Francisco Pizarro: Route, Facts & Quiz

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Lucia Reyes

In this lesson we meet one of the most well known explorers: Spanish conquistador (conqueror) Francisco Pizarro, who defeated the powerful Inca Empire of South America.

We also recommend watching The Inca Civilization and Pizarro: Pre-Columbian South America and Gerald Ford: Biography, Presidency & Facts

Introduction

Imagine being a European explorer of the 16th Century, hearing stories of strange civilizations and rumors of golden cities and riches beyond your wildest dreams. Would you embark upon a possibly dangerous journey to find fame and fortune? Well, many men took that risk during the 1500s. Spanish explorer and conqueror Francisco Pizarro was one of them.

Early Life

Born in Trujillo, Spain, around 1478 CE, Francisco Pizarro grew up without a formal education, never learning how to read or write. But he did have a curious mind, and one day, after years of listening to stories about the 'New World', Pizarro decided to take a journey of his own.

Portrait of Francisco Pizarro
Francisco Pizarro

Pizarro's Voyages 1509-1520

Map of South America
Map South America

1509

The first time Pizarro left Spain, he accompanied a voyage to Panama, which was being used as a Spanish base for explorations into South America. He then headed to the Gulf of Urabá off South America's Northern coast and reached as far as Cartagena, Colombia.

1513

Pizarro joined Vasco Nunez de Balboa to sail around the Isthmus of Panama when Balboa 'discovered' and claimed the Pacific Ocean for Spain.

1515

Pizarro was sent by the Governor of Panama, Pedro Arias de Ávila, to establish trade relations with indigenous tribes along the Pacific coast of Panama. Throughout these voyages, he helped subjugate some of the less friendly native tribes.

1520

Pizarro accompanied an expedition into the territory of the Cacique Urraca, situated in present- day Costa Rica.

Route Map of Francisco Pizarro
Route Map of Francisco Pizarro

Stories of a 'Golden Kingdom' Peak Pizarro's Interest

1522

Pizarro began to be inspired by stories of Hernan Cortez, who had conquered the Aztecs in Central Mexico. He was also listening to the adventures of Pascual de Andagoya, who had been exploring southern Panama. According to Andagoya, he met natives who spoke of a city made of gold. Could this be the city that inspired the legend of El Dorado?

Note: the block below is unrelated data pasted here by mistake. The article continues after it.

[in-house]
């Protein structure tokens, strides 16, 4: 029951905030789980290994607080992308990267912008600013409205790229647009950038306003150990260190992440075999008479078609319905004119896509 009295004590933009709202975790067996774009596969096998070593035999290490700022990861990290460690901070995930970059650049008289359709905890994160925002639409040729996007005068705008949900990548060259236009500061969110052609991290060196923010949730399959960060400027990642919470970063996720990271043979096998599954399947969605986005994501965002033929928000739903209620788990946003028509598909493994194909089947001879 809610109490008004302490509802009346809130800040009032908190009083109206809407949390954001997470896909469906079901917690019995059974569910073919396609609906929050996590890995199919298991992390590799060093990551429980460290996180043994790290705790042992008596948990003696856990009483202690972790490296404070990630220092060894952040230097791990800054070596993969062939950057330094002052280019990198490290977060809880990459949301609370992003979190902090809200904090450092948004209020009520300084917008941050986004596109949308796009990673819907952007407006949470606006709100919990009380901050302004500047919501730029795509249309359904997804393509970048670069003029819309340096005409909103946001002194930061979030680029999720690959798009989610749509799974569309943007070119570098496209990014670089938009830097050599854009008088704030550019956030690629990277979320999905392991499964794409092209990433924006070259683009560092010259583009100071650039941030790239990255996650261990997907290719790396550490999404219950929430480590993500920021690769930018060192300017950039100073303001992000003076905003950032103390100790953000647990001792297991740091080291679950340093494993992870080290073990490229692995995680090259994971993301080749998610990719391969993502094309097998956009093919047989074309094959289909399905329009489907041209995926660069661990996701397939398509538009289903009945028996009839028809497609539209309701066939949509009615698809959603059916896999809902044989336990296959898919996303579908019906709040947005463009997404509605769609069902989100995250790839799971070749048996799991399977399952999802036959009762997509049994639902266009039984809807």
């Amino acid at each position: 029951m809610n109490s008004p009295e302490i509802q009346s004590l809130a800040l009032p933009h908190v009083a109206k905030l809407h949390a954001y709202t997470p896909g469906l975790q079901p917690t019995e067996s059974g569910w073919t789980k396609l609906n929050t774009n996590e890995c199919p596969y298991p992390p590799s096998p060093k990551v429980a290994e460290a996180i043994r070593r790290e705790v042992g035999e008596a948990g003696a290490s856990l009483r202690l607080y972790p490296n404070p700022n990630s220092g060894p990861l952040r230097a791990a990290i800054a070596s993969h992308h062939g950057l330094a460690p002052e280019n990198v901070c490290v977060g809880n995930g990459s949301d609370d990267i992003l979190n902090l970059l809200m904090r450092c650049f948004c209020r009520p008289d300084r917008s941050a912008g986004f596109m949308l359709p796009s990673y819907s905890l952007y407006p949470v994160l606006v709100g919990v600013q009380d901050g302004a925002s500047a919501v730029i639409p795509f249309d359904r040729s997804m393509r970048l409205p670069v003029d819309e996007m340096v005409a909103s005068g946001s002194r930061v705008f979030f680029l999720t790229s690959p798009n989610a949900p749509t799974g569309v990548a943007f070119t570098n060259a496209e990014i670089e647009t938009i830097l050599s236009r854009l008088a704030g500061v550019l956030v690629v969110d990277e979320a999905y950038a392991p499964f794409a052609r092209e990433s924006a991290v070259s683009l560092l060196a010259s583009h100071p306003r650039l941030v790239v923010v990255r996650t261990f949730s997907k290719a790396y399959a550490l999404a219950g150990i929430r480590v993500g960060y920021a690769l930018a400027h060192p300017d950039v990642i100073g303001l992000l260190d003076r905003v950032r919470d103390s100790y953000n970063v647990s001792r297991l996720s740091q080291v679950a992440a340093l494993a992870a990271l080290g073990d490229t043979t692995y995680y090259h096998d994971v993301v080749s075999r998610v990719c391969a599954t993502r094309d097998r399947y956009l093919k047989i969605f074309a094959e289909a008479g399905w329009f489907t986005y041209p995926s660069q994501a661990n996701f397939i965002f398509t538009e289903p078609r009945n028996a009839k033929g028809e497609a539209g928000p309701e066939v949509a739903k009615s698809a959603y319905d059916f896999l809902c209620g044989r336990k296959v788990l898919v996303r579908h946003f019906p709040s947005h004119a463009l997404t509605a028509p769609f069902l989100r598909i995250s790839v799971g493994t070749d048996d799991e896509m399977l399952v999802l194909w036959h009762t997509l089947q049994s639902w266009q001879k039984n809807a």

Legendary City of Gold- El Dorado
El Dorado

1524

Pizarro organized a team of explorers to seek this rumored wealth. He joined forces with a soldier named Diego de Almagro, and a priest named Hernando de Luque. They agreed to divide the gold, silver and precious stones they hoped to find during their conquests.

Pizarro as a conquistador
Pizarro the Conquistador

First Expedition into South America

1524

Pizarro, Luque and Almagro sailed from Panama with a modest crew of volunteers and horses. They sailed up the San Juan River, which was part of the boundary between Ecuador and Colombia. They didn't go much farther past Colombia, though. Bad weather, hunger and hostile natives took out some of the crew. Almagro even got shot in the eye with an arrow! They headed back to Panama.

Second Attempt at 'Treasure Hunting'

1526

The trio headed south from Panama again. A couple of times, they split up and Almagro went back to Panama to request reinforcements. After the second request for more men and supplies, a new governor of Panama, Pedro de los Rios, began to lose faith in the expedition. He ordered them to return to Panama in six months. Pizarro and the crew continued toward Peru.

April 1528

Pizarro and his men reached the Peruvian Tumbes Region. There they saw 'little camels' (llamas) and heard stories from 'friendly natives' of bountiful silver and gold and of a powerful empire who ruled those lands. It turns out the empire they heard of was the Inca Empire.

The Inca had a vast empire that included approximately 12 million people. It extended more than 4,000 kilometers and stretched throughout portions of Colombia, Ecuador, Peru, Bolivia, Chile, and Argentina. The Inca had a powerful army, an organized society, successful agricultural techniques and well-developed cultural and artistic practices.

Map of Inca Empire
Map of Inca Empire

Clearly having ignored the Governor's six month time limit, Pizarro finally went back to Panama. With him he had ceramics, gold, silver and some textiles that his main boat pilot Bartolomé Ruiz had captured. Even with these gifts and promising reports, Governor Pedro de los Rios withdrew his support. But Pizarro wasn't giving up - especially not after hearing of these Inca?

Third Expedition into South America: Pizarro Clashes with the Inca Empire

Pizarro and Almagro heading toward the New World
Voyage Pizarro

1528

Pizarro didn't convince Governor Pedro de los Rios to support him a third time. So he went to Spain and convinced Emperor Charles V to sponsor him.

June 26, 1529

Pizarro was granted absolute authority and titles, such as Governor and Captain General, over lands he may discover and conquer.

Dec 27 1530

After returning to the 'New World', Pizarro headed south from Panama with a crew that included his brothers Hernando, Juan and Gonzalo. After reaching the San Juan River, they headed south along the coast by foot. They founded the first Spanish settlement in Peru: San Miguel de Piura.

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